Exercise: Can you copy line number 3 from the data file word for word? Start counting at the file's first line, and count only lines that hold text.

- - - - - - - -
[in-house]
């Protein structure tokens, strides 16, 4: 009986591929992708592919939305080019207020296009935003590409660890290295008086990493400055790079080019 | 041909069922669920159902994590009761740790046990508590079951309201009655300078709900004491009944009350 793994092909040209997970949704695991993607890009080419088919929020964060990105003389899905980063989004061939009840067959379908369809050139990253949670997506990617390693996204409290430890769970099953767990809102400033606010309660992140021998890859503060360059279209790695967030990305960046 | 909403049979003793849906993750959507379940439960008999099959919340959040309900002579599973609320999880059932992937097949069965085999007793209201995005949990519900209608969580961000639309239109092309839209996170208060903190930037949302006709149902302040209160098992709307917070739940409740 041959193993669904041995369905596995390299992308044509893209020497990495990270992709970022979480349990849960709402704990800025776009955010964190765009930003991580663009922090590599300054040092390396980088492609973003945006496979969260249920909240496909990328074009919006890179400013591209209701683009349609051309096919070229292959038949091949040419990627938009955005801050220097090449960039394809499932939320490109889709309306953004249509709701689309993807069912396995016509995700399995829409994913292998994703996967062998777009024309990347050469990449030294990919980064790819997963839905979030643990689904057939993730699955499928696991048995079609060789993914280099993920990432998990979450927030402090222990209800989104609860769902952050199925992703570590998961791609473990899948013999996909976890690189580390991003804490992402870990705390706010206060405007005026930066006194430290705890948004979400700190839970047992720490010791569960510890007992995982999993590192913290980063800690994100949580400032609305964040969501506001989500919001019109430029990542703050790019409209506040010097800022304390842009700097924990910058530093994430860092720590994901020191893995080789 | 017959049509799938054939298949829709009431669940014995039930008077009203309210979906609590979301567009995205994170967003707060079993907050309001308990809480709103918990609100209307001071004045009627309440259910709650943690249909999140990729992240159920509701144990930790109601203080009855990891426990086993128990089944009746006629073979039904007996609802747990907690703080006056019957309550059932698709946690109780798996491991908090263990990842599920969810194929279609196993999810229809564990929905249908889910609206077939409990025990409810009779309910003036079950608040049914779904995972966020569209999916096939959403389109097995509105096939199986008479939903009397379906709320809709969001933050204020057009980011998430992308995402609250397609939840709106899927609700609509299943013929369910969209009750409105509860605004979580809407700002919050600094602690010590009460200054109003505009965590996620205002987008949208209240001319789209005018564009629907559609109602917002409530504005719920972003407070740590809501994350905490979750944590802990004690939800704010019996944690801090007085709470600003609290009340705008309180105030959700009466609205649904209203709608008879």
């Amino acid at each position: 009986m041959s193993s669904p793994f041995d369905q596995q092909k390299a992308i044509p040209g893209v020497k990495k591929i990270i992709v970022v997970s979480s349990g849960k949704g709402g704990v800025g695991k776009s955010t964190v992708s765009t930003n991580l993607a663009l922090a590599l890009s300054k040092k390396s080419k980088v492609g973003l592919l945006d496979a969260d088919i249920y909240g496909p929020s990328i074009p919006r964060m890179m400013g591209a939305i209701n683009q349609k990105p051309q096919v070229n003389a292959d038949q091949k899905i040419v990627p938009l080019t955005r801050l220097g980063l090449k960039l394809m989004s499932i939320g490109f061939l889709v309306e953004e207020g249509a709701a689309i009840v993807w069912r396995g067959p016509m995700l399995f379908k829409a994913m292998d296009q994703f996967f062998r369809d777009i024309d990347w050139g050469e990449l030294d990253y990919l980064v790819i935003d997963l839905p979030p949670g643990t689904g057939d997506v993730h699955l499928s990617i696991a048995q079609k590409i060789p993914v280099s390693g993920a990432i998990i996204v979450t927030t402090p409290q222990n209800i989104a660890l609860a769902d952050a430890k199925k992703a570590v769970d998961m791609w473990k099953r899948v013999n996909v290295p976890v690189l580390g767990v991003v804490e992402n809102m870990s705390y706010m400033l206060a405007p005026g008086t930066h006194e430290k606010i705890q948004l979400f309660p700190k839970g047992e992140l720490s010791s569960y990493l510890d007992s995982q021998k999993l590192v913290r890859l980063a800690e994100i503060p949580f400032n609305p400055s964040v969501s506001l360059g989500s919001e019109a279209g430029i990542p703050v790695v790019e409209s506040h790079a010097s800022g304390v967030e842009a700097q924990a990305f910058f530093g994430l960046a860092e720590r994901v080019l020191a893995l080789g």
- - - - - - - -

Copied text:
């Amino acid at each position: 009986m041959s193993s669904p793994f041995d369905q596995q092909k390299a992308i044509p040209g893209v020497k990495k591929i990270i992709v970022v997970s979480s349990g849960k949704g709402g704990v800025g695991k776009s955010t964190v992708s765009t930003n991580l993607a663009l922090a590599l890009s300054k040092k390396s080419k980088v492609g973003l592919l945006d496979a969260d088919i249920y909240g496909p929020s990328i074009p919006r964060m890179m400013g591209a939305i209701n683009q349609k990105p051309q096919v070229n003389a292959d038949q091949k899905i040419v990627p938009l080019t955005r801050l220097g980063l090449k960039l394809m989004s499932i939320g490109f061939l889709v309306e953004e207020g249509a709701a689309i009840v993807w069912r396995g067959p016509m995700l399995f379908k829409a994913m292998d296009q994703f996967f062998r369809d777009i024309d990347w050139g050469e990449l030294d990253y990919l980064v790819i935003d997963l839905p979030p949670g643990t689904g057939d997506v993730h699955l499928s990617i696991a048995q079609k590409i060789p993914v280099s390693g993920a990432i998990i996204v979450t927030t402090p409290q222990n209800i989104a660890l609860a769902d952050a430890k199925k992703a570590v769970d998961m791609w473990k099953r899948v013999n996909v290295p976890v690189l580390g767990v991003v804490e992402n809102m870990s705390y706010m400033l206060a405007p005026g008086t930066h006194e430290k606010i705890q948004l979400f309660p700190k839970g047992e992140l720490s010791s569960y990493l510890d007992s995982q021998k999993l590192v913290r890859l980063a800690e994100i503060p949580f400032n609305p400055s964040v969501s506001l360059g989500s919001e019109a279209g430029i990542p703050v790695v790019e409209s506040h790079a010097s800022g304390v967030e842009a700097q924990a990305f910058f530093g994430l960046a860092e720590r994901v080019l020191a893995l080789g």